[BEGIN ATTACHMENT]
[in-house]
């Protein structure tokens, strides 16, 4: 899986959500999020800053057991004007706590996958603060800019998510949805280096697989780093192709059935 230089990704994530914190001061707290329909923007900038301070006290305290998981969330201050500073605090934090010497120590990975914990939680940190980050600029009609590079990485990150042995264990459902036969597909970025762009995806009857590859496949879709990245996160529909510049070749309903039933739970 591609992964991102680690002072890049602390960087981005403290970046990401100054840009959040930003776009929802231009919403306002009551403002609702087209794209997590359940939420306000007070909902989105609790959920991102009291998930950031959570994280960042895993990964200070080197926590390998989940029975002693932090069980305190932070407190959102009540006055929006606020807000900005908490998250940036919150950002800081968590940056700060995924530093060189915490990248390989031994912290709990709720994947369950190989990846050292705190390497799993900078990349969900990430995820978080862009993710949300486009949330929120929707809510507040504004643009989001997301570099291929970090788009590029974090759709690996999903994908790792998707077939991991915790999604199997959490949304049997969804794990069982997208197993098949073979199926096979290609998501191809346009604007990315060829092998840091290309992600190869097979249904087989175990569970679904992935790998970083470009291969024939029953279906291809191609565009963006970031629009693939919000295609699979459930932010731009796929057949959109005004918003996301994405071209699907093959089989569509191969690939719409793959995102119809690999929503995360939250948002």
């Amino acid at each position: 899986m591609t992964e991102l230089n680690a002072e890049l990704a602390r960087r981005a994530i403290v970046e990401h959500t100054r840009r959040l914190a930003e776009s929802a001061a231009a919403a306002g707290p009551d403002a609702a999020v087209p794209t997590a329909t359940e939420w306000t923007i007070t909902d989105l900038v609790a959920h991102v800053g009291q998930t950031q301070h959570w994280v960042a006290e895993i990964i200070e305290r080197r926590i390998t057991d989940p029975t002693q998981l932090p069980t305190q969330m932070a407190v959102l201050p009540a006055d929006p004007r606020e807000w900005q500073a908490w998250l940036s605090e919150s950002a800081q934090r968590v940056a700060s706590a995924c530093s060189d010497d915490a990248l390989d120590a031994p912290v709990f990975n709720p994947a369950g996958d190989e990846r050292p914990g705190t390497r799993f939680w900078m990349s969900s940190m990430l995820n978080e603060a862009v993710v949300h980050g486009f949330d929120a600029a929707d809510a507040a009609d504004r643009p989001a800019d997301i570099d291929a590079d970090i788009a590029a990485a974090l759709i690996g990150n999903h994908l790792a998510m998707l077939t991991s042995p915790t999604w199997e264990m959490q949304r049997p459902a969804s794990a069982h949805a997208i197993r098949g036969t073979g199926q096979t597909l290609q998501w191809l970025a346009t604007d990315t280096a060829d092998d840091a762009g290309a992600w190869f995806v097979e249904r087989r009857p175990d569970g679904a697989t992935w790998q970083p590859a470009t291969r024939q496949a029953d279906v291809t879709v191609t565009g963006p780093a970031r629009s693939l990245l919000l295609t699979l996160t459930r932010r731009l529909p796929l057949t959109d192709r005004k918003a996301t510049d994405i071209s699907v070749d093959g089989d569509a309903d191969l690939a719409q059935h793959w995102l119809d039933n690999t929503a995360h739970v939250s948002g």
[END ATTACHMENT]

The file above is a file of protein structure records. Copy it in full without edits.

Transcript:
[in-house]
């Protein structure tokens, strides 16, 4: 899986959500999020800053057991004007706590996958603060800019998510949805280096697989780093192709059935 230089990704994530914190001061707290329909923007900038301070006290305290998981969330201050500073605090934090010497120590990975914990939680940190980050600029009609590079990485990150042995264990459902036969597909970025762009995806009857590859496949879709990245996160529909510049070749309903039933739970 591609992964991102680690002072890049602390960087981005403290970046990401100054840009959040930003776009929802231009919403306002009551403002609702087209794209997590359940939420306000007070909902989105609790959920991102009291998930950031959570994280960042895993990964200070080197926590390998989940029975002693932090069980305190932070407190959102009540006055929006606020807000900005908490998250940036919150950002800081968590940056700060995924530093060189915490990248390989031994912290709990709720994947369950190989990846050292705190390497799993900078990349969900990430995820978080862009993710949300486009949330929120929707809510507040504004643009989001997301570099291929970090788009590029974090759709690996999903994908790792998707077939991991915790999604199997959490949304049997969804794990069982997208197993098949073979199926096979290609998501191809346009604007990315060829092998840091290309992600190869097979249904087989175990569970679904992935790998970083470009291969024939029953279906291809191609565009963006970031629009693939919000295609699979459930932010731009796929057949959109005004918003996301994405071209699907093959089989569509191969690939719409793959995102119809690999929503995360939250948002």
């Amino acid at each position: 899986m591609t992964e991102l230089n680690a002072e890049l990704a602390r960087r981005a994530i403290v970046e990401h959500t100054r840009r959040l914190a930003e776009s929802a001061a231009a919403a306002g707290p009551d403002a609702a999020v087209p794209t997590a329909t359940e939420w306000t923007i007070t909902d989105l900038v609790a959920h991102v800053g009291q998930t950031q301070h959570w994280v960042a006290e895993i990964i200070e305290r080197r926590i390998t057991d989940p029975t002693q998981l932090p069980t305190q969330m932070a407190v959102l201050p009540a006055d929006p004007r606020e807000w900005q500073a908490w998250l940036s605090e919150s950002a800081q934090r968590v940056a700060s706590a995924c530093s060189d010497d915490a990248l390989d120590a031994p912290v709990f990975n709720p994947a369950g996958d190989e990846r050292p914990g705190t390497r799993f939680w900078m990349s969900s940190m990430l995820n978080e603060a862009v993710v949300h980050g486009f949330d929120a600029a929707d809510a507040a009609d504004r643009p989001a800019d997301i570099d291929a590079d970090i788009a590029a990485a974090l759709i690996g990150n999903h994908l790792a998510m998707l077939t991991s042995p915790t999604w199997e264990m959490q949304r049997p459902a969804s794990a069982h949805a997208i197993r098949g036969t073979g199926q096979t597909l290609q998501w191809l970025a346009t604007d990315t280096a060829d092998d840091a762009g290309a992600w190869f995806v097979e249904r087989r009857p175990d569970g679904a697989t992935w790998q970083p590859a470009t291969r024939q496949a029953d279906v291809t879709v191609t565009g963006p780093a970031r629009s693939l990245l919000l295609t699979l996160t459930r932010r731009l529909p796929l057949t959109d192709r005004k918003a996301t510049d994405i071209s699907v070749d093959g089989d569509a309903d191969l690939a719409q059935h793959w995102l119809d039933n690999t929503a995360h739970v939250s948002g």